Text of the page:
meaning and early instances of ‘as the bishop said to the actress’

The phrase as the actress said to the bishop, also, in the reverse form, as the bishop said to the actress, is used to mischievously imply a sexual innuendo or ambiguity in a preceding innocent remark.

I have found an early instance of as the bishop said to the actress in The Tatler (London) of Wednesday 10th September 1930, which published a review by James Agate of The Film Till Now: A Survey of the Cinema (Jonathan Cape – London, 1930), a book by Paul Rotha (1907-84), British documentary film-maker, film historian and critic:

The reader dipping carelessly [into Rotha’s book], might come across this: “Realizing the primary aim of the surrealist movement to be the expression of dreams and thought tangents of an imaginative person provoked by material surroundings and placed on paper or canvas, it is natural that the film lends itself to an expression which demands ‘imaginative velocity and moral nonchalance, unlimited risibility, and a sensitivity to the fantasy of the commonplace.’” “Bunk, darling,” as the bishop said to the actress.

I have found an early instance of a jocularly extended form of as the bishop said to the actress in the column Standing By . . . A Weekly Commentary on One Thing and Another, by ‘The Bystanders’, in The Bystander (London) of Wednesday 18th September 1935:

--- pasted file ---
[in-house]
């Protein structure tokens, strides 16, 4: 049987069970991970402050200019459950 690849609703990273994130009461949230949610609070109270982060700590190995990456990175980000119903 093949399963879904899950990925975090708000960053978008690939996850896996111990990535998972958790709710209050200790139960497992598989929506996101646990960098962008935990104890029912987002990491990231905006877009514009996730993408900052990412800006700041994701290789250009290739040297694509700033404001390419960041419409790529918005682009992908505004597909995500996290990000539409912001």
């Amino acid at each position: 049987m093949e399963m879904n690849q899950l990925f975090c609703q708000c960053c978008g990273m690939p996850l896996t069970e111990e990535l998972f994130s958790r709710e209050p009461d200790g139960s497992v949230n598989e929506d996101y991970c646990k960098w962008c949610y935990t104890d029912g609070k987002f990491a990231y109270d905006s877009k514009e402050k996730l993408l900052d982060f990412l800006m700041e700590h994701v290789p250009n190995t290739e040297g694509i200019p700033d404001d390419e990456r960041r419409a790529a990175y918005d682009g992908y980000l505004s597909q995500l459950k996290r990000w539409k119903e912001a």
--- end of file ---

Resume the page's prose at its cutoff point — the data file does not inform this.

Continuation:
We’ve been following the exhibition tour of M. Mignet with his £70 Pou du Ciel with more than ordinary interest. Apart from establishing a turning-point in the history of flying, M. Mignet has given what amused foreigners call “la pudibonderie anglaise” a marvellous opportunity. The chaste Express, which has been running his show, simply couldn’t bring itself from the first to translate Pou du Ciel as “Sky-Louse.” It substituted “Flying Flea,” the flea being the more refined parasite as everybody in these islands knows (in spite of Dr. Johnson’s thundering dictum: “Sir, there is no settling the precedence between a flea and a louse!”1). We had hoped Auntie Times, who has fewer suburban niff-nafferies, would take a stand against this silliness; but no, Auntie also jibs at mentioning the more vulgar insectry. Nay, the other day she frigidly put French coarseness right by setting her correction cheek by jowl with the offensive words, thus: “a Pou du Ciel (‘Flying Flea’) light aeroplane.” Proh pudor!2 as the suffragan bishop said to the actress when she playfully bit all the buttons off his gaiters at the Fulham Palace garden-party.